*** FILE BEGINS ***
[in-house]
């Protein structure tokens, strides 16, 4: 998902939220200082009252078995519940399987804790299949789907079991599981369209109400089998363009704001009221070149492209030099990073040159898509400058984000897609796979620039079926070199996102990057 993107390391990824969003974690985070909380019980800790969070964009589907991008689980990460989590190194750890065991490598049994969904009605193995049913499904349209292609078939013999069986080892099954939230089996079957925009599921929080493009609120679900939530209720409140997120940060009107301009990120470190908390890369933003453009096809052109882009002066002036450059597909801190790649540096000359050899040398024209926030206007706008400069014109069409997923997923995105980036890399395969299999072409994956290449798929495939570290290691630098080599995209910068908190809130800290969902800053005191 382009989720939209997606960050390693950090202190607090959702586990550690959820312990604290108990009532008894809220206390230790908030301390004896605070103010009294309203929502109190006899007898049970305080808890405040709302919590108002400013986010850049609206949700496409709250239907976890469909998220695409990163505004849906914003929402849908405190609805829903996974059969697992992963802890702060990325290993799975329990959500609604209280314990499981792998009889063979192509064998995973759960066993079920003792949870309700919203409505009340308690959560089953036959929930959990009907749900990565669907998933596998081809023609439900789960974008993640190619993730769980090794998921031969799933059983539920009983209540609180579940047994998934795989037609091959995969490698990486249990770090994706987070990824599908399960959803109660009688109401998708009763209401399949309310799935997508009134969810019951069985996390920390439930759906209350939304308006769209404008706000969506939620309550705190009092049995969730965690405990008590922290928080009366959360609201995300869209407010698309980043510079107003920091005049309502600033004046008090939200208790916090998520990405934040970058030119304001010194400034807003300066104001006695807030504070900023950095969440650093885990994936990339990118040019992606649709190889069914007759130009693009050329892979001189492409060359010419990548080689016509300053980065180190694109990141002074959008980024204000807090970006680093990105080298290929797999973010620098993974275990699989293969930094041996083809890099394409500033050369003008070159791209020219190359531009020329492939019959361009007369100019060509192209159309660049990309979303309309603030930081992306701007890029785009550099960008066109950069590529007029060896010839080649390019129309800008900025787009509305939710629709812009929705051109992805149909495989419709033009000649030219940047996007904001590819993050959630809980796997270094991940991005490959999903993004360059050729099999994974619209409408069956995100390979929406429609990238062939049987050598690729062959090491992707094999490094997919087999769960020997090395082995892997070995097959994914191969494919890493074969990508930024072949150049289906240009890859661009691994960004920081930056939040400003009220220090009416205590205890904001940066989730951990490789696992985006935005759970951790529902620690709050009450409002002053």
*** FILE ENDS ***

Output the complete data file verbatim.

[in-house]
């Protein structure tokens, strides 16, 4: 998902939220200082009252078995519940399987804790299949789907079991599981369209109400089998363009704001009221070149492209030099990073040159898509400058984000897609796979620039079926070199996102990057 993107390391990824969003974690985070909380019980800790969070964009589907991008689980990460989590190194750890065991490598049994969904009605193995049913499904349209292609078939013999069986080892099954939230089996079957925009599921929080493009609120679900939530209720409140997120940060009107301009990120470190908390890369933003453009096809052109882009002066002036450059597909801190790649540096000359050899040398024209926030206007706008400069014109069409997923997923995105980036890399395969299999072409994956290449798929495939570290290691630098080599995209910068908190809130800290969902800053005191 382009989720939209997606960050390693950090202190607090959702586990550690959820312990604290108990009532008894809220206390230790908030301390004896605070103010009294309203929502109190006899007898049970305080808890405040709302919590108002400013986010850049609206949700496409709250239907976890469909998220695409990163505004849906914003929402849908405190609805829903996974059969697992992963802890702060990325290993799975329990959500609604209280314990499981792998009889063979192509064998995973759960066993079920003792949870309700919203409505009340308690959560089953036959929930959990009907749900990565669907998933596998081809023609439900789960974008993640190619993730769980090794998921031969799933059983539920009983209540609180579940047994998934795989037609091959995969490698990486249990770090994706987070990824599908399960959803109660009688109401998708009763209401399949309310799935997508009134969810019951069985996390920390439930759906209350939304308006769209404008706000969506939620309550705190009092049995969730965690405990008590922290928080009366959360609201995300869209407010698309980043510079107003920091005049309502600033004046008090939200208790916090998520990405934040970058030119304001010194400034807003300066104001006695807030504070900023950095969440650093885990994936990339990118040019992606649709190889069914007759130009693009050329892979001189492409060359010419990548080689016509300053980065180190694109990141002074959008980024204000807090970006680093990105080298290929797999973010620098993974275990699989293969930094041996083809890099394409500033050369003008070159791209020219190359531009020329492939019959361009007369100019060509192209159309660049990309979303309309603030930081992306701007890029785009550099960008066109950069590529007029060896010839080649390019129309800008900025787009509305939710629709812009929705051109992805149909495989419709033009000649030219940047996007904001590819993050959630809980796997270094991940991005490959999903993004360059050729099999994974619209409408069956995100390979929406429609990238062939049987050598690729062959090491992707094999490094997919087999769960020997090395082995892997070995097959994914191969494919890493074969990508930024072949150049289906240009890859661009691994960004920081930056939040400003009220220090009416205590205890904001940066989730951990490789696992985006935005759970951790529902620690709050009450409002002053």